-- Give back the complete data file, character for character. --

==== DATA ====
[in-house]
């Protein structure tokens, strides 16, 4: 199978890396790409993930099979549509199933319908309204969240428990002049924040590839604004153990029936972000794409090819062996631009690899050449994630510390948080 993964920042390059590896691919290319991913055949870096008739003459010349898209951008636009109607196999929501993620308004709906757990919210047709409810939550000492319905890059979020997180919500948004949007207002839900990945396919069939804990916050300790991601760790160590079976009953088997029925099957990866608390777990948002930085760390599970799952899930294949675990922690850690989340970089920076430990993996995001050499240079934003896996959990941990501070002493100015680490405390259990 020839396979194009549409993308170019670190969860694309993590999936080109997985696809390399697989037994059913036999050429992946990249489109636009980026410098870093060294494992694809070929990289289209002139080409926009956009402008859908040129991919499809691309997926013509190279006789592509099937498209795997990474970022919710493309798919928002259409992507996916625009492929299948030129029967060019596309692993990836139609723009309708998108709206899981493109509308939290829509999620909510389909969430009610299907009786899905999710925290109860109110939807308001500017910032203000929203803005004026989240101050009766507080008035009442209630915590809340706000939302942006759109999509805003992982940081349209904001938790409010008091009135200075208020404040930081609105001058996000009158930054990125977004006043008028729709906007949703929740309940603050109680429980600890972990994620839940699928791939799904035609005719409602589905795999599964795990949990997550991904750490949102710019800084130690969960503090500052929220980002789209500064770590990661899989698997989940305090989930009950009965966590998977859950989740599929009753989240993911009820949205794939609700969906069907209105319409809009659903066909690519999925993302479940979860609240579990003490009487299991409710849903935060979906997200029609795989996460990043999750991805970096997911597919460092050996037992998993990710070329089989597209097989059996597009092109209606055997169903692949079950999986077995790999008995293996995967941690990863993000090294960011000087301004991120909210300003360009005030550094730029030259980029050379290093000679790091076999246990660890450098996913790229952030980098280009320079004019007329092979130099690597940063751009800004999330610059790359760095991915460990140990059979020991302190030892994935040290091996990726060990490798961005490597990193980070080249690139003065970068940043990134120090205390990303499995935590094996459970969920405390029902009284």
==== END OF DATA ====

[in-house]
């Protein structure tokens, strides 16, 4: 199978890396790409993930099979549509199933319908309204969240428990002049924040590839604004153990029936972000794409090819062996631009690899050449994630510390948080 993964920042390059590896691919290319991913055949870096008739003459010349898209951008636009109607196999929501993620308004709906757990919210047709409810939550000492319905890059979020997180919500948004949007207002839900990945396919069939804990916050300790991601760790160590079976009953088997029925099957990866608390777990948002930085760390599970799952899930294949675990922690850690989340970089920076430990993996995001050499240079934003896996959990941990501070002493100015680490405390259990 020839396979194009549409993308170019670190969860694309993590999936080109997985696809390399697989037994059913036999050429992946990249489109636009980026410098870093060294494992694809070929990289289209002139080409926009956009402008859908040129991919499809691309997926013509190279006789592509099937498209795997990474970022919710493309798919928002259409992507996916625009492929299948030129029967060019596309692993990836139609723009309708998108709206899981493109509308939290829509999620909510389909969430009610299907009786899905999710925290109860109110939807308001500017910032203000929203803005004026989240101050009766507080008035009442209630915590809340706000939302942006759109999509805003992982940081349209904001938790409010008091009135200075208020404040930081609105001058996000009158930054990125977004006043008028729709906007949703929740309940603050109680429980600890972990994620839940699928791939799904035609005719409602589905795999599964795990949990997550991904750490949102710019800084130690969960503090500052929220980002789209500064770590990661899989698997989940305090989930009950009965966590998977859950989740599929009753989240993911009820949205794939609700969906069907209105319409809009659903066909690519999925993302479940979860609240579990003490009487299991409710849903935060979906997200029609795989996460990043999750991805970096997911597919460092050996037992998993990710070329089989597209097989059996597009092109209606055997169903692949079950999986077995790999008995293996995967941690990863993000090294960011000087301004991120909210300003360009005030550094730029030259980029050379290093000679790091076999246990660890450098996913790229952030980098280009320079004019007329092979130099690597940063751009800004999330610059790359760095991915460990140990059979020991302190030892994935040290091996990726060990490798961005490597990193980070080249690139003065970068940043990134120090205390990303499995935590094996459970969920405390029902009284």